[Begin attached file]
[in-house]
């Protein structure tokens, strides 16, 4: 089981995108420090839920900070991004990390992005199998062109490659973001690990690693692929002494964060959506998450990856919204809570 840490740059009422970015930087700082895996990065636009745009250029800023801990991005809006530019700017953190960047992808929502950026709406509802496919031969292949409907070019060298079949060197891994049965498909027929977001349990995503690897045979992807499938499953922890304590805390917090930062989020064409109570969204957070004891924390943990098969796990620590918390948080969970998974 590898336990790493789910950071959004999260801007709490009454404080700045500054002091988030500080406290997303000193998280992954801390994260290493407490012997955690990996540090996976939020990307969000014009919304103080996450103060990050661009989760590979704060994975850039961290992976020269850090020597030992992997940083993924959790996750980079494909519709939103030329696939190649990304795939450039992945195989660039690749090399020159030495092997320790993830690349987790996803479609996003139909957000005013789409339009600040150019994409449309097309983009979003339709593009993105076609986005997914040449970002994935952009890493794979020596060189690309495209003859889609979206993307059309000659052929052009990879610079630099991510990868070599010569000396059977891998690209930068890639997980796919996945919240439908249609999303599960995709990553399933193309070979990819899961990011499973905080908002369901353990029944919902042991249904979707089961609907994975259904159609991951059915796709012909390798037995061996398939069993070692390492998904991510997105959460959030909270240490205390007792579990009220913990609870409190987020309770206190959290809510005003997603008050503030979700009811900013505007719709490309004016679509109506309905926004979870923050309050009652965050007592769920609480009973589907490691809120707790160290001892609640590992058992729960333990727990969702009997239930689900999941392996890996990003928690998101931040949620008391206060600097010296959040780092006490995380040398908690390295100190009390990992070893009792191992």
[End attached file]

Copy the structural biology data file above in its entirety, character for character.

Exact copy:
[in-house]
């Protein structure tokens, strides 16, 4: 089981995108420090839920900070991004990390992005199998062109490659973001690990690693692929002494964060959506998450990856919204809570 840490740059009422970015930087700082895996990065636009745009250029800023801990991005809006530019700017953190960047992808929502950026709406509802496919031969292949409907070019060298079949060197891994049965498909027929977001349990995503690897045979992807499938499953922890304590805390917090930062989020064409109570969204957070004891924390943990098969796990620590918390948080969970998974 590898336990790493789910950071959004999260801007709490009454404080700045500054002091988030500080406290997303000193998280992954801390994260290493407490012997955690990996540090996976939020990307969000014009919304103080996450103060990050661009989760590979704060994975850039961290992976020269850090020597030992992997940083993924959790996750980079494909519709939103030329696939190649990304795939450039992945195989660039690749090399020159030495092997320790993830690349987790996803479609996003139909957000005013789409339009600040150019994409449309097309983009979003339709593009993105076609986005997914040449970002994935952009890493794979020596060189690309495209003859889609979206993307059309000659052929052009990879610079630099991510990868070599010569000396059977891998690209930068890639997980796919996945919240439908249609999303599960995709990553399933193309070979990819899961990011499973905080908002369901353990029944919902042991249904979707089961609907994975259904159609991951059915796709012909390798037995061996398939069993070692390492998904991510997105959460959030909270240490205390007792579990009220913990609870409190987020309770206190959290809510005003997603008050503030979700009811900013505007719709490309004016679509109506309905926004979870923050309050009652965050007592769920609480009973589907490691809120707790160290001892609640590992058992729960333990727990969702009997239930689900999941392996890996990003928690998101931040949620008391206060600097010296959040780092006490995380040398908690390295100190009390990992070893009792191992």